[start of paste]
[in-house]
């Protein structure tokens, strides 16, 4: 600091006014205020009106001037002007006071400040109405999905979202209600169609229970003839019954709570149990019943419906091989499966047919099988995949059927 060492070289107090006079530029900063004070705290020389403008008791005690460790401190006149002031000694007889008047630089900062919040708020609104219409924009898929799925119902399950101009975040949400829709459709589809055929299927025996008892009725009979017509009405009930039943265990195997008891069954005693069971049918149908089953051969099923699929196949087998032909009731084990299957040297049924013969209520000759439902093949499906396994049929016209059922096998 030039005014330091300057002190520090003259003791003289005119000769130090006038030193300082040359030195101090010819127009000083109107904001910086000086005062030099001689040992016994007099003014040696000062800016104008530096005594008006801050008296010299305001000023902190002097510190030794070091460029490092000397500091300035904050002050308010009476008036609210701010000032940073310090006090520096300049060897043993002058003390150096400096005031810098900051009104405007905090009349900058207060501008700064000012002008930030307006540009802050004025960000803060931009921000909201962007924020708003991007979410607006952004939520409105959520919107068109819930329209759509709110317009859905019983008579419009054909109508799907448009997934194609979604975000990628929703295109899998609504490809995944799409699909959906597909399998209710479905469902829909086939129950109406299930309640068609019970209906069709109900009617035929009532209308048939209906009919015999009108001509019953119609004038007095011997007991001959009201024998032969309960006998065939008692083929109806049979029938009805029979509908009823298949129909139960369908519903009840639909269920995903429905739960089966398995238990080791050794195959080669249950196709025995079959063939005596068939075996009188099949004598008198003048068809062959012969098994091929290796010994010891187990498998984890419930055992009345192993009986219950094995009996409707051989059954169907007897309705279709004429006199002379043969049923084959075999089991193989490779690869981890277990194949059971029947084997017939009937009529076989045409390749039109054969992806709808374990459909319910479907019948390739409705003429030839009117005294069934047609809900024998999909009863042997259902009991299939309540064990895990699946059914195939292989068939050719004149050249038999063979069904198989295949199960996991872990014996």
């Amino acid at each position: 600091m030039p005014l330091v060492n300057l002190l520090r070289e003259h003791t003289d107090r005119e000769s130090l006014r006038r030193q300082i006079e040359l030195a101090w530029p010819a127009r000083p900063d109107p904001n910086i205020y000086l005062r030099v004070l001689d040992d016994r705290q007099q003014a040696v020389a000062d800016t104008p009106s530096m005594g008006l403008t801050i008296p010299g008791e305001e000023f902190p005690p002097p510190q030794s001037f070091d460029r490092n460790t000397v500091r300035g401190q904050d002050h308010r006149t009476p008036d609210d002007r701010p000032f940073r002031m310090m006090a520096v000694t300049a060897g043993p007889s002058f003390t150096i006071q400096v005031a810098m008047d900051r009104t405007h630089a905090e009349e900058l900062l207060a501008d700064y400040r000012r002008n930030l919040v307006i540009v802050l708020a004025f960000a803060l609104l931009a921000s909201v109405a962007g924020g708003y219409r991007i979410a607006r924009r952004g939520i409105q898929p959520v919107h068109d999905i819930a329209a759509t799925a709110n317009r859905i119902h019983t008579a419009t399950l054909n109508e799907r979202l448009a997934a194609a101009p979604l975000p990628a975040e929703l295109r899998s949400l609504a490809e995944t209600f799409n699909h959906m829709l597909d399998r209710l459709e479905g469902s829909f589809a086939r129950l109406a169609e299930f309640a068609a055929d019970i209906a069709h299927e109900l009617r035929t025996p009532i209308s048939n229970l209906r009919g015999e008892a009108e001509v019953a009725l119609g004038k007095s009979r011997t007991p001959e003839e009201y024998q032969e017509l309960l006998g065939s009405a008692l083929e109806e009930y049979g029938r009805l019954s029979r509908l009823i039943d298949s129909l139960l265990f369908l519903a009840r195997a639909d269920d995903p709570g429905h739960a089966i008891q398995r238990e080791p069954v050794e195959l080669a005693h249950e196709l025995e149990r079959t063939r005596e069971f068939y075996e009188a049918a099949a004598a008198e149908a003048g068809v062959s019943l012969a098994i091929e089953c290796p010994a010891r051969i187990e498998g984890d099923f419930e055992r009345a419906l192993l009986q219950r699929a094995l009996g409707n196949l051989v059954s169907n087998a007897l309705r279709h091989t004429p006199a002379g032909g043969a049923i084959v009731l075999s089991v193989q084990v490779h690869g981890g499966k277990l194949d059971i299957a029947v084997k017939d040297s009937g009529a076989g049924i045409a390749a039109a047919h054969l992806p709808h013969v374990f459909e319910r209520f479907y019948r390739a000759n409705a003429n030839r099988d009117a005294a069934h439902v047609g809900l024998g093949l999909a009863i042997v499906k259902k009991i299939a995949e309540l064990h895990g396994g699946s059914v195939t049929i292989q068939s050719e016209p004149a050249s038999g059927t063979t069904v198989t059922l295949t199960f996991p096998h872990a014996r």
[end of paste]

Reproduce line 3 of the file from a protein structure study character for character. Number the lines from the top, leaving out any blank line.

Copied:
């Amino acid at each position: 600091m030039p005014l330091v060492n300057l002190l520090r070289e003259h003791t003289d107090r005119e000769s130090l006014r006038r030193q300082i006079e040359l030195a101090w530029p010819a127009r000083p900063d109107p904001n910086i205020y000086l005062r030099v004070l001689d040992d016994r705290q007099q003014a040696v020389a000062d800016t104008p009106s530096m005594g008006l403008t801050i008296p010299g008791e305001e000023f902190p005690p002097p510190q030794s001037f070091d460029r490092n460790t000397v500091r300035g401190q904050d002050h308010r006149t009476p008036d609210d002007r701010p000032f940073r002031m310090m006090a520096v000694t300049a060897g043993p007889s002058f003390t150096i006071q400096v005031a810098m008047d900051r009104t405007h630089a905090e009349e900058l900062l207060a501008d700064y400040r000012r002008n930030l919040v307006i540009v802050l708020a004025f960000a803060l609104l931009a921000s909201v109405a962007g924020g708003y219409r991007i979410a607006r924009r952004g939520i409105q898929p959520v919107h068109d999905i819930a329209a759509t799925a709110n317009r859905i119902h019983t008579a419009t399950l054909n109508e799907r979202l448009a997934a194609a101009p979604l975000p990628a975040e929703l295109r899998s949400l609504a490809e995944t209600f799409n699909h959906m829709l597909d399998r209710l459709e479905g469902s829909f589809a086939r129950l109406a169609e299930f309640a068609a055929d019970i209906a069709h299927e109900l009617r035929t025996p009532i209308s048939n229970l209906r009919g015999e008892a009108e001509v019953a009725l119609g004038k007095s009979r011997t007991p001959e003839e009201y024998q032969e017509l309960l006998g065939s009405a008692l083929e109806e009930y049979g029938r009805l019954s029979r509908l009823i039943d298949s129909l139960l265990f369908l519903a009840r195997a639909d269920d995903p709570g429905h739960a089966i008891q398995r238990e080791p069954v050794e195959l080669a005693h249950e196709l025995e149990r079959t063939r005596e069971f068939y075996e009188a049918a099949a004598a008198e149908a003048g068809v062959s019943l012969a098994i091929e089953c290796p010994a010891r051969i187990e498998g984890d099923f419930e055992r009345a419906l192993l009986q219950r699929a094995l009996g409707n196949l051989v059954s169907n087998a007897l309705r279709h091989t004429p006199a002379g032909g043969a049923i084959v009731l075999s089991v193989q084990v490779h690869g981890g499966k277990l194949d059971i299957a029947v084997k017939d040297s009937g009529a076989g049924i045409a390749a039109a047919h054969l992806p709808h013969v374990f459909e319910r209520f479907y019948r390739a000759n409705a003429n030839r099988d009117a005294a069934h439902v047609g809900l024998g093949l999909a009863i042997v499906k259902k009991i299939a995949e309540l064990h895990g396994g699946s059914v195939t049929i292989q068939s050719e016209p004149a050249s038999g059927t063979t069904v198989t059922l295949t199960f996991p096998h872990a014996r």